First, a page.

Unless otherwise defined, all terms (including technical and scientific terms) used herein have the same meaning as commonly understood by one of ordinary skill in the art to which this invention belongs. It will be further understood that terms, such as those defined in commonly used dictionaries, should be interpreted as having a meaning that is consistent with their meaning in the context of the relevant art and will not be interpreted in an idealized or overly formal sense unless expressly so defined herein.

It will also be appreciated by those of skill in the art that references to a structure or feature that is disposed “adjacent” another feature may have portions that overlap or underlie the adjacent feature.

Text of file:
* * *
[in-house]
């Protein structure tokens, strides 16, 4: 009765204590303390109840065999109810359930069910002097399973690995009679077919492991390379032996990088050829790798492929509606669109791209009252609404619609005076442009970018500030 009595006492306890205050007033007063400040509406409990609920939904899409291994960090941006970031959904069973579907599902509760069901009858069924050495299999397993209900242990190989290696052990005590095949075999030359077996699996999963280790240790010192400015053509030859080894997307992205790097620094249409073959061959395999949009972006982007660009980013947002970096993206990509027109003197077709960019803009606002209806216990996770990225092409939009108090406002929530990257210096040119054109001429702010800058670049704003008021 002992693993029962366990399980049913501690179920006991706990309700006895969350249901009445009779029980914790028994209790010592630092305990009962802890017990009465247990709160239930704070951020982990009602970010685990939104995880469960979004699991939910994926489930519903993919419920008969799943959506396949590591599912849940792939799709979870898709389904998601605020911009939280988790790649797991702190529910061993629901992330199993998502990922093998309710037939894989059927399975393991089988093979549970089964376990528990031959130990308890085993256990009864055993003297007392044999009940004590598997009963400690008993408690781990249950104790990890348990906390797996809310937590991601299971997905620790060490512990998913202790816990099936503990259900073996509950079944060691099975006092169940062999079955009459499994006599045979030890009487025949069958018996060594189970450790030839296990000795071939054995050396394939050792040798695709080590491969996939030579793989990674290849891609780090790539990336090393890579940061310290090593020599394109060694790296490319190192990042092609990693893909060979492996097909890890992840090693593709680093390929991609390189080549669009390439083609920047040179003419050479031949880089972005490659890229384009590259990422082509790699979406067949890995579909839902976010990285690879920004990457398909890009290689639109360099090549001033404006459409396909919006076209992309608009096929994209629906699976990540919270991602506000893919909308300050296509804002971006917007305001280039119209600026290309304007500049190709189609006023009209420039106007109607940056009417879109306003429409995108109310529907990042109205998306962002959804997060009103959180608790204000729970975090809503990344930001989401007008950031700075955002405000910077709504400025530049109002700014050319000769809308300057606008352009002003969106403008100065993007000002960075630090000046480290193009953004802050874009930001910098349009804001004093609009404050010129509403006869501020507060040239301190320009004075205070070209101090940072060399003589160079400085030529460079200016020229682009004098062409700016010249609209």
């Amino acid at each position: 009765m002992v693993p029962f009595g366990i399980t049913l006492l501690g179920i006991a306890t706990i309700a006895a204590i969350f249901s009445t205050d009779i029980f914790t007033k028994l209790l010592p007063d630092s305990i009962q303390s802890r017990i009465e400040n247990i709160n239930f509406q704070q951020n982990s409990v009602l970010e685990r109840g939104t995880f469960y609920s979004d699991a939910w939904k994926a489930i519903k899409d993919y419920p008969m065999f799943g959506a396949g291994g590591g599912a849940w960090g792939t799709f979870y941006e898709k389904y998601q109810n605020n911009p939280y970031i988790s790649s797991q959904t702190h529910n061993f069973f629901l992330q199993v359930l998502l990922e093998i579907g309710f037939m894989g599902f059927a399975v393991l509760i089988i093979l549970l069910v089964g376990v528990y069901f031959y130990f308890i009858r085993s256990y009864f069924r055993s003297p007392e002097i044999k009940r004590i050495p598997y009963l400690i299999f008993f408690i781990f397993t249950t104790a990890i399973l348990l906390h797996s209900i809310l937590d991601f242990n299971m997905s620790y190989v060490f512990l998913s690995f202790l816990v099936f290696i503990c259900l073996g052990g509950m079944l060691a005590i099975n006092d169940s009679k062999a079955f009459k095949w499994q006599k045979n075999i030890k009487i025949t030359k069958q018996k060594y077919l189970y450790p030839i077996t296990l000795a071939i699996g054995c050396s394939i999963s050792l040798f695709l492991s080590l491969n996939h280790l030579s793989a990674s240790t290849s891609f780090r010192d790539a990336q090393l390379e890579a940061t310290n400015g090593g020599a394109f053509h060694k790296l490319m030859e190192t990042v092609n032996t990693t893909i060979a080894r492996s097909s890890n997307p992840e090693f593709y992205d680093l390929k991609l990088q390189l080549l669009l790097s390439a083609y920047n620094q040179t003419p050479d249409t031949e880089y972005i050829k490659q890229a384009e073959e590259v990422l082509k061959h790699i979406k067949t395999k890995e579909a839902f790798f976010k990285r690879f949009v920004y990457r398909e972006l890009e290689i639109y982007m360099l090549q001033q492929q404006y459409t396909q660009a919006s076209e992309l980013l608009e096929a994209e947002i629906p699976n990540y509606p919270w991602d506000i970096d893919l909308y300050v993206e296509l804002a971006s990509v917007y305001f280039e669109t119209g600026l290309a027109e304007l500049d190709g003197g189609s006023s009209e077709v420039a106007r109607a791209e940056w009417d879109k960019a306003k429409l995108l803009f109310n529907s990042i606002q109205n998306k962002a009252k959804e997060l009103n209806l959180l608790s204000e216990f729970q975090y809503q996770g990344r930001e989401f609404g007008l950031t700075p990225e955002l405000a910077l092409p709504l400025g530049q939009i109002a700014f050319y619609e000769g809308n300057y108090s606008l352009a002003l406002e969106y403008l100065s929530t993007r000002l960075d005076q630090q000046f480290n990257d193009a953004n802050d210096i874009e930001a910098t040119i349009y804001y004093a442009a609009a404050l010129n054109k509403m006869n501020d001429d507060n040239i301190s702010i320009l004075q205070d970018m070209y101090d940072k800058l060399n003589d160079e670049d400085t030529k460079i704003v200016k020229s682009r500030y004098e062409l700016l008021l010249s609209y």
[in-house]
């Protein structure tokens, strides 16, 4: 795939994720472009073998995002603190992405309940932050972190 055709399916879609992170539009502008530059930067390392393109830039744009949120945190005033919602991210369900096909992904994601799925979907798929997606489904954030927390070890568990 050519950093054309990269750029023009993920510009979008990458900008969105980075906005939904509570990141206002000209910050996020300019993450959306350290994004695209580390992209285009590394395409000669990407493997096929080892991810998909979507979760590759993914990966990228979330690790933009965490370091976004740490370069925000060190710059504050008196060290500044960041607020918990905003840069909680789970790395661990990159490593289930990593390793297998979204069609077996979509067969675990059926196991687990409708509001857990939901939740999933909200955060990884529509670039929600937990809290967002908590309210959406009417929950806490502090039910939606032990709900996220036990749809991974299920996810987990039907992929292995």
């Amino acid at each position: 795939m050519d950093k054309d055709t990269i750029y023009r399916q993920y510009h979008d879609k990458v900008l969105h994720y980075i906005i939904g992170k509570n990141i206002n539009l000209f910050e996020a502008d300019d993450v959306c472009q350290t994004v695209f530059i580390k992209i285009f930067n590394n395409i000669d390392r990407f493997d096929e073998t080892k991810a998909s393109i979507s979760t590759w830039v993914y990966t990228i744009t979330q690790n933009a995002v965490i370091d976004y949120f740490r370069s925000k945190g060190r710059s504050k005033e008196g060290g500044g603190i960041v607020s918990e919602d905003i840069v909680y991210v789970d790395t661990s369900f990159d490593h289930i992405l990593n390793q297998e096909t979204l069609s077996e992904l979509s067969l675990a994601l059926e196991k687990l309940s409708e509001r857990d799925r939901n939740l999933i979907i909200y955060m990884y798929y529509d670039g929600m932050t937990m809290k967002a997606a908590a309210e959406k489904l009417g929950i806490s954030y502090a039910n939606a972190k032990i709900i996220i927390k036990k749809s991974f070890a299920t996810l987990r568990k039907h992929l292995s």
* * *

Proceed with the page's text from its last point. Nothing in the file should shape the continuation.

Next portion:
FIG. 1 illustrates an example of a micro-electro-mechanical (MEMS) reflector element 10 comprising flexible electrode 2, bottom electrode 3, anchor 4, insulator 5, and substrate 6. Substrate or base 6 may comprise plastic or a similar material. For electrostatic actuation, a potential applied across the two electrodes (2, 3) causes the cantilever to turn “On” (incline downward as depicted in FIG. 1) such that incident light will be reflected differently than those devices left “Off.” Similarly, FIG. 1A shows an alternative actuation mechanism whereby an optional piezoelectric thin film (7) is used to actuate a mirror surface, in which case the potential is applied across the piezoelectric film via the two electrodes (2A and 3A). In FIG. 1A, the piezoelectric film is the actuation mechanism that creates the movement (wired substantially identical to the electrostatic case of FIG. 1, as both just need a potential applied between two electrodes to cause the mirror or reflective surface to bend). Thus, the top and bottom of FIG. 1A correlate to a before/after (OFF/ON) diagram similar to FIG. 1. By combining many elements 10 or pixels in an array, an arbitrary 2-D reflected image can be created, such as that shown in FIG. 3. For photo replacement applications requiring facial recognition, the number of elements 10 for such a system will approach or exceed the resolution achieved in most standard printers of 300 dots per inch (roughly ˜85 μm/pixel) though 150-200 dots per inch may be sufficient for a lower resolution display.